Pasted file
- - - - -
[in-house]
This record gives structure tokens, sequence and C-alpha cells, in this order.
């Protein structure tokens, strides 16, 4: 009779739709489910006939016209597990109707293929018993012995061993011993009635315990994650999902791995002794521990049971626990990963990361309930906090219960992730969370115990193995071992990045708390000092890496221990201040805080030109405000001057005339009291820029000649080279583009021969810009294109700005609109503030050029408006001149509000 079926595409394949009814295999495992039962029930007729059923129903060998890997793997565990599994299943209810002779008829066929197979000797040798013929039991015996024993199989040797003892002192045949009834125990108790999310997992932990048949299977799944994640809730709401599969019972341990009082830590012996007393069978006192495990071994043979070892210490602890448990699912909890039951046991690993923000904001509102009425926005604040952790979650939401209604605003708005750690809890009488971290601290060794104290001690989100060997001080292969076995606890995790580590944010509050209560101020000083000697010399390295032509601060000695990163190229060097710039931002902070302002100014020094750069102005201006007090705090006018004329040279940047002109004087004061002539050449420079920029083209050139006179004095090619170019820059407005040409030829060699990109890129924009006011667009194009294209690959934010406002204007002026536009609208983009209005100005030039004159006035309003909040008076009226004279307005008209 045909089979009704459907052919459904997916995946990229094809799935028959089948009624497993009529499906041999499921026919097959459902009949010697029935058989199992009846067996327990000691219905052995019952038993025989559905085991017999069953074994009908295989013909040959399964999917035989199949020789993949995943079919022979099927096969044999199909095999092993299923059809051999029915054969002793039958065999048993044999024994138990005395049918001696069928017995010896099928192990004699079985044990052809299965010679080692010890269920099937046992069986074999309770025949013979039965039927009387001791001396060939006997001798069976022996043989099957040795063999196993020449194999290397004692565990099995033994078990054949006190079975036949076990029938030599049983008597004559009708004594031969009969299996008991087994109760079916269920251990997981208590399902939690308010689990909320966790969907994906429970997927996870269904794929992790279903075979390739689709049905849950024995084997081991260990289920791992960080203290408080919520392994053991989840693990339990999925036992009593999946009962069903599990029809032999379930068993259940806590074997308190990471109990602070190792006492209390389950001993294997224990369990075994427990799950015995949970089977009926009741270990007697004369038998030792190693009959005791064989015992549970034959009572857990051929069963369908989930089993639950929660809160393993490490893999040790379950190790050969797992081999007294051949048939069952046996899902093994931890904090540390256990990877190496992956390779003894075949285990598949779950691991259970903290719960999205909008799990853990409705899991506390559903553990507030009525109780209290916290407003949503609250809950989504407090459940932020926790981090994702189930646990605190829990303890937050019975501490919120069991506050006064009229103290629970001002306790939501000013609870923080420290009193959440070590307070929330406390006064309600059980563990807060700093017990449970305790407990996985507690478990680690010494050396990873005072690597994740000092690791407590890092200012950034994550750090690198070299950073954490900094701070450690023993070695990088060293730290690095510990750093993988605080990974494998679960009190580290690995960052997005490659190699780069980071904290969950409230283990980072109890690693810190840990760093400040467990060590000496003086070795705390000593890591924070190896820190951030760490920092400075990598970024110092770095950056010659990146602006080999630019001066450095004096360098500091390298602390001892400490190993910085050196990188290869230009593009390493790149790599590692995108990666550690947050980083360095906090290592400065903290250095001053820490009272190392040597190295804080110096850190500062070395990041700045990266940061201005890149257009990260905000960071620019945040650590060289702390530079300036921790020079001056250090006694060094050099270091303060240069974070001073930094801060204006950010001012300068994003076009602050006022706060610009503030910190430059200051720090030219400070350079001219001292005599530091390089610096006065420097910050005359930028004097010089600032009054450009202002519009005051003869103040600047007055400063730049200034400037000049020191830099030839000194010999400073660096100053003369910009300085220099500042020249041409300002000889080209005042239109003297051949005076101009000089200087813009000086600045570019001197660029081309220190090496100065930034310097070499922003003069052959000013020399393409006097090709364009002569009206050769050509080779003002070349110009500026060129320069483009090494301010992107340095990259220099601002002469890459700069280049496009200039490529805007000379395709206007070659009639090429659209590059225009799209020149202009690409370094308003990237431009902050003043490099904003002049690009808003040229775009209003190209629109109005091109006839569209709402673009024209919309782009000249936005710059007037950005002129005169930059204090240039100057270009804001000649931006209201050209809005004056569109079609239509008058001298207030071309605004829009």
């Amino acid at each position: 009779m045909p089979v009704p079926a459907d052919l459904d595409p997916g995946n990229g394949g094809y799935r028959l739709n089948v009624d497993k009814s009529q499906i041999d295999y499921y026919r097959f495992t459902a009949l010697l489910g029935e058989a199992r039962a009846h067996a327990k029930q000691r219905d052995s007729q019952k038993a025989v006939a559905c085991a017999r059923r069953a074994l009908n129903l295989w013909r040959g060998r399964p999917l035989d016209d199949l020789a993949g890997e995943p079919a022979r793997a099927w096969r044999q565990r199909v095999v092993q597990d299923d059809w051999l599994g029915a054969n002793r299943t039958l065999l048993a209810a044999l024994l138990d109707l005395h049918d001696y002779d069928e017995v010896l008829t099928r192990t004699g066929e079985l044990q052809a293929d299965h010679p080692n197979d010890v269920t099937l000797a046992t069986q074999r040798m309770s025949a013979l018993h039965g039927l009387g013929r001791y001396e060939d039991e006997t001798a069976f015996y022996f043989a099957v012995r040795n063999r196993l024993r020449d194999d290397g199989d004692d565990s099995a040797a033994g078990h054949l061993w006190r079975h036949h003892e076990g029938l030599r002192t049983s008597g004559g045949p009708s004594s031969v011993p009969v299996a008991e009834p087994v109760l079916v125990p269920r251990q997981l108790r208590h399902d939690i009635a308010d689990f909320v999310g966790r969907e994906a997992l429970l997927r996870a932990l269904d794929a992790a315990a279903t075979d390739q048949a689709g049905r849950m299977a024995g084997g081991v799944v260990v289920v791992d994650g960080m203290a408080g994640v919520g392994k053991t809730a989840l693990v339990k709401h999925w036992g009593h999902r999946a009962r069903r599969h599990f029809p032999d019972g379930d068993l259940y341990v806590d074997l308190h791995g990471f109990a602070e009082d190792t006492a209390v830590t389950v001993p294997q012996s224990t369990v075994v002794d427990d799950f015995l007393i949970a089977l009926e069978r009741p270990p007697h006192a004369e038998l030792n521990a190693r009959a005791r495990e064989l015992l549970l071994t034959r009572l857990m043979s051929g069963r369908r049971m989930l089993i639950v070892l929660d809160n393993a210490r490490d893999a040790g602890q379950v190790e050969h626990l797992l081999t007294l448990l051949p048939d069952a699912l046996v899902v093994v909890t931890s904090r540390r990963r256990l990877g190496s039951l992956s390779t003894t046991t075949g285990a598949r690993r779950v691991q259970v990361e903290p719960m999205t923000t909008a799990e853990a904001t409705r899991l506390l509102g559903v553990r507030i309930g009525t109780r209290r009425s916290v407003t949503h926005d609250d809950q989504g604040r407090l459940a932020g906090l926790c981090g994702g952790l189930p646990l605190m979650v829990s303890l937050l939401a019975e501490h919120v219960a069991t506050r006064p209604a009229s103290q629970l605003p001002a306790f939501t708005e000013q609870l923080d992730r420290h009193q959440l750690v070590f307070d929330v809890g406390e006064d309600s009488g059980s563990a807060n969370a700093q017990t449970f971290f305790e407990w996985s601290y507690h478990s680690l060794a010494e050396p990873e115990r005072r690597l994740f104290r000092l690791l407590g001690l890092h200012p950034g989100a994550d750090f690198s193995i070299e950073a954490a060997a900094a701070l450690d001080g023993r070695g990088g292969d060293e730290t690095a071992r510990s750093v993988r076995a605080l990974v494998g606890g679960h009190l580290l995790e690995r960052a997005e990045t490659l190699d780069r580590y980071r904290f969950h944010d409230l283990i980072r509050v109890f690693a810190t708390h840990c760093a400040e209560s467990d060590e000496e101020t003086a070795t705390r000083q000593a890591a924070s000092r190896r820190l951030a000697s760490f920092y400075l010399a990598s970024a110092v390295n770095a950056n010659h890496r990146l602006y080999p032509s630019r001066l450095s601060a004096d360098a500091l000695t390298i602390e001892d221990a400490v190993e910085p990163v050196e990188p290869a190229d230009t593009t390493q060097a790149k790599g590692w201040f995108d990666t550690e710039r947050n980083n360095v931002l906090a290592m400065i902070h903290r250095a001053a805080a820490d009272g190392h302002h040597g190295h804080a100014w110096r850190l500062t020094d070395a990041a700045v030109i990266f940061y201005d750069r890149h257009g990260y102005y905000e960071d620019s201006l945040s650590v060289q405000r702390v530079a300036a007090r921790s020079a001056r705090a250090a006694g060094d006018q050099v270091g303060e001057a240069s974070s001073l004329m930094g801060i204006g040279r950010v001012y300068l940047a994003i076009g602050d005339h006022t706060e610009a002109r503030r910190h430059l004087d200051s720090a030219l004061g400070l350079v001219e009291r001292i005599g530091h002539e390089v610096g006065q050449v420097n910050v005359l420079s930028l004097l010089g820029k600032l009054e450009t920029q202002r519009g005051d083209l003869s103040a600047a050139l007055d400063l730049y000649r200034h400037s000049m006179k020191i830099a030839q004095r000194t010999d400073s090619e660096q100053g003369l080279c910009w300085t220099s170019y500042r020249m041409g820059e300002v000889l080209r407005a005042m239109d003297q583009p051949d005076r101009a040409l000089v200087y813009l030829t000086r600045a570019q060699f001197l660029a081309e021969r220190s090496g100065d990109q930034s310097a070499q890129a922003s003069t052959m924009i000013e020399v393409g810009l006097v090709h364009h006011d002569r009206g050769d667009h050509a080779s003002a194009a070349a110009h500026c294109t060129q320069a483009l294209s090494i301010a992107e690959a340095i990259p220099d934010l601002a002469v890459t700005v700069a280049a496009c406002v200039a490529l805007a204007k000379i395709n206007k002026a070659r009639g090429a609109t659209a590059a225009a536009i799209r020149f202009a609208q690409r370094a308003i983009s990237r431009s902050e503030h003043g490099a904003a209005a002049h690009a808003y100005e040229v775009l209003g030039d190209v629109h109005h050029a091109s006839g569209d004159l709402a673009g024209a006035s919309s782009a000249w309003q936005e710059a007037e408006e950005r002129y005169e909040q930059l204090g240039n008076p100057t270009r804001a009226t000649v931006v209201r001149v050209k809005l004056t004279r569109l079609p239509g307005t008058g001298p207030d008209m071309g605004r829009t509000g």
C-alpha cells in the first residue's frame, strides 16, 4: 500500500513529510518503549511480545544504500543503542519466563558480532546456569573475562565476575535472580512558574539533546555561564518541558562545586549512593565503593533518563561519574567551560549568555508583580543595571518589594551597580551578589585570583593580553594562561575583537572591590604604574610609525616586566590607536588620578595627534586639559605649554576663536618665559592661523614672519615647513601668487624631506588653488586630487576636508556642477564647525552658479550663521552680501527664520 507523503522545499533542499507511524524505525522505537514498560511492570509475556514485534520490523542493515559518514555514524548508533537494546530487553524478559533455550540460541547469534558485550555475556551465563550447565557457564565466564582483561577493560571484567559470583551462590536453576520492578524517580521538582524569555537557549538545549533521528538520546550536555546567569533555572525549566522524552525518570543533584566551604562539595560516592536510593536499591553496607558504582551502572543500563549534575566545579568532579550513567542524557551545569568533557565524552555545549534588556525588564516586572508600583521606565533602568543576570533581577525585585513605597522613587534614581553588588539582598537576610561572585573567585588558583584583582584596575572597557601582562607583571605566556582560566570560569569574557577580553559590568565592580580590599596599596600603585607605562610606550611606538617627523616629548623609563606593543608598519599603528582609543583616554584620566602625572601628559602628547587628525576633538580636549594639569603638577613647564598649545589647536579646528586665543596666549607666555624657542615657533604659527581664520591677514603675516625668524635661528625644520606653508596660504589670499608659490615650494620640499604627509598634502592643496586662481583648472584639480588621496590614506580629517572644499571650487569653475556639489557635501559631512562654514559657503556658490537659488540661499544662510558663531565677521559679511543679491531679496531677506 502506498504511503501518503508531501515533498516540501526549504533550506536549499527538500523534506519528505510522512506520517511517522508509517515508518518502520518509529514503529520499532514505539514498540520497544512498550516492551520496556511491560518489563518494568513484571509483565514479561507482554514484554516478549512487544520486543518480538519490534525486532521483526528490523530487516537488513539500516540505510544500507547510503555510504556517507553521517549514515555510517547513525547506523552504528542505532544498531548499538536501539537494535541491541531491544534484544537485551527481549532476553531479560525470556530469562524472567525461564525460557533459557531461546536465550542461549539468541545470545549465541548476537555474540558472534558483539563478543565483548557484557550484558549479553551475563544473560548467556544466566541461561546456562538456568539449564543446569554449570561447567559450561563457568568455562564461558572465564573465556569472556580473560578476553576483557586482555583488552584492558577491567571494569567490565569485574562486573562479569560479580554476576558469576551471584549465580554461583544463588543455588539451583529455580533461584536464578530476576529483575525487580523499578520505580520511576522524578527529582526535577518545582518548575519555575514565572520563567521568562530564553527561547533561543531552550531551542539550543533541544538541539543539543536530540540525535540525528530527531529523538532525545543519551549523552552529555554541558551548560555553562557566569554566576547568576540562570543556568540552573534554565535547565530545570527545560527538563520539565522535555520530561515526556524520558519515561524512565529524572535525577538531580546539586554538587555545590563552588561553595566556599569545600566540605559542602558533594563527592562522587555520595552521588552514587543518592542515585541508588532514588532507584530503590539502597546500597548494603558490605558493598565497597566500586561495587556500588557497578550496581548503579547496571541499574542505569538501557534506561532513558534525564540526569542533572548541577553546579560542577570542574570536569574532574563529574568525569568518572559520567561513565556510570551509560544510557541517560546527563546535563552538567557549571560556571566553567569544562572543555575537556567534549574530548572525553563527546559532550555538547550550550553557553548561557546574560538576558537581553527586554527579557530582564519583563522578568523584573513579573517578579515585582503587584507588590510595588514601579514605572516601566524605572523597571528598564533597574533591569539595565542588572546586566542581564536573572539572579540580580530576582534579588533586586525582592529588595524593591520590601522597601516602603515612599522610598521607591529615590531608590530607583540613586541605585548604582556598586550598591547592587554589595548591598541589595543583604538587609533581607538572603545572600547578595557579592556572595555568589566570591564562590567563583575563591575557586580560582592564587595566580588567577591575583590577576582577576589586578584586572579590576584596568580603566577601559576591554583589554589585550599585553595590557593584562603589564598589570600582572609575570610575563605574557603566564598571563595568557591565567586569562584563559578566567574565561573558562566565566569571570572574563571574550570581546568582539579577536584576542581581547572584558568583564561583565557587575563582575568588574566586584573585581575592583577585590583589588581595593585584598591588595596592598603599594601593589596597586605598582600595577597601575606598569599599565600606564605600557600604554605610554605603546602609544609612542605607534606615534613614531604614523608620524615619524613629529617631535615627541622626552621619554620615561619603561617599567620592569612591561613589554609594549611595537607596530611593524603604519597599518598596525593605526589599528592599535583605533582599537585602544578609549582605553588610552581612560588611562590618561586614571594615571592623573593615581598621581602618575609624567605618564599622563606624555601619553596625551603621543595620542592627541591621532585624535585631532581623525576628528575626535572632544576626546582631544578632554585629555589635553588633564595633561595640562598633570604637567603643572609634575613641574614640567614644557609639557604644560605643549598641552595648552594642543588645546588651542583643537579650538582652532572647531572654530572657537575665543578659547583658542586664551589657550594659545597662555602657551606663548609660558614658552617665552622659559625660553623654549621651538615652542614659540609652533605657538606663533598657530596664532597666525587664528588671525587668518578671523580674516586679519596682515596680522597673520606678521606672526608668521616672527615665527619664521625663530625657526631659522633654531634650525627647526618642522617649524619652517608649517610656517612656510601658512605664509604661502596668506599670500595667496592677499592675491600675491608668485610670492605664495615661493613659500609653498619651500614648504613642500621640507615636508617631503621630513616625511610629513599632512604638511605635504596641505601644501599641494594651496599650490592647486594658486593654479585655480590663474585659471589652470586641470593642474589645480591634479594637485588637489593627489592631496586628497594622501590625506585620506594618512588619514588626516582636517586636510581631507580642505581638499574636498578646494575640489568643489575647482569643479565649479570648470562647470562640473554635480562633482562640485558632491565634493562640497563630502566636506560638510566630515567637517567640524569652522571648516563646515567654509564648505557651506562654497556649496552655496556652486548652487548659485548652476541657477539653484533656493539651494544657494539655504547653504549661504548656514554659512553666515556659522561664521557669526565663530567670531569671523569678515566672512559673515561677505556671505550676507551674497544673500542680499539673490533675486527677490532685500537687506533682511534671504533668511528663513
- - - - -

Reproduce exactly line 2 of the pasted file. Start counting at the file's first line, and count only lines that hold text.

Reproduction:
This record gives structure tokens, sequence and C-alpha cells, in this order.